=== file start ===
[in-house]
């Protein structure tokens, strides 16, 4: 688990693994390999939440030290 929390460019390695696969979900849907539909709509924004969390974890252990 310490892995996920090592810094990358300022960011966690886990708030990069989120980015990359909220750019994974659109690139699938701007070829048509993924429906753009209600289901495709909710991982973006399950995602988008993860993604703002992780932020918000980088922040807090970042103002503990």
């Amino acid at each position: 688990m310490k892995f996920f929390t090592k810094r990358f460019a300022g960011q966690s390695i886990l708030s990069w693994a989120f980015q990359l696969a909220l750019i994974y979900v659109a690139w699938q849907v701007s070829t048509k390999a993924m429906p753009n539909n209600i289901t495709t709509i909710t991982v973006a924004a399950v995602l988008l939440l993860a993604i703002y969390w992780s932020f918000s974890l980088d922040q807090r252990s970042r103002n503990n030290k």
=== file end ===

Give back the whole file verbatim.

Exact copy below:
[in-house]
């Protein structure tokens, strides 16, 4: 688990693994390999939440030290 929390460019390695696969979900849907539909709509924004969390974890252990 310490892995996920090592810094990358300022960011966690886990708030990069989120980015990359909220750019994974659109690139699938701007070829048509993924429906753009209600289901495709909710991982973006399950995602988008993860993604703002992780932020918000980088922040807090970042103002503990």
């Amino acid at each position: 688990m310490k892995f996920f929390t090592k810094r990358f460019a300022g960011q966690s390695i886990l708030s990069w693994a989120f980015q990359l696969a909220l750019i994974y979900v659109a690139w699938q849907v701007s070829t048509k390999a993924m429906p753009n539909n209600i289901t495709t709509i909710t991982v973006a924004a399950v995602l988008l939440l993860a993604i703002y969390w992780s932020f918000s974890l980088d922040q807090r252990s970042r103002n503990n030290k």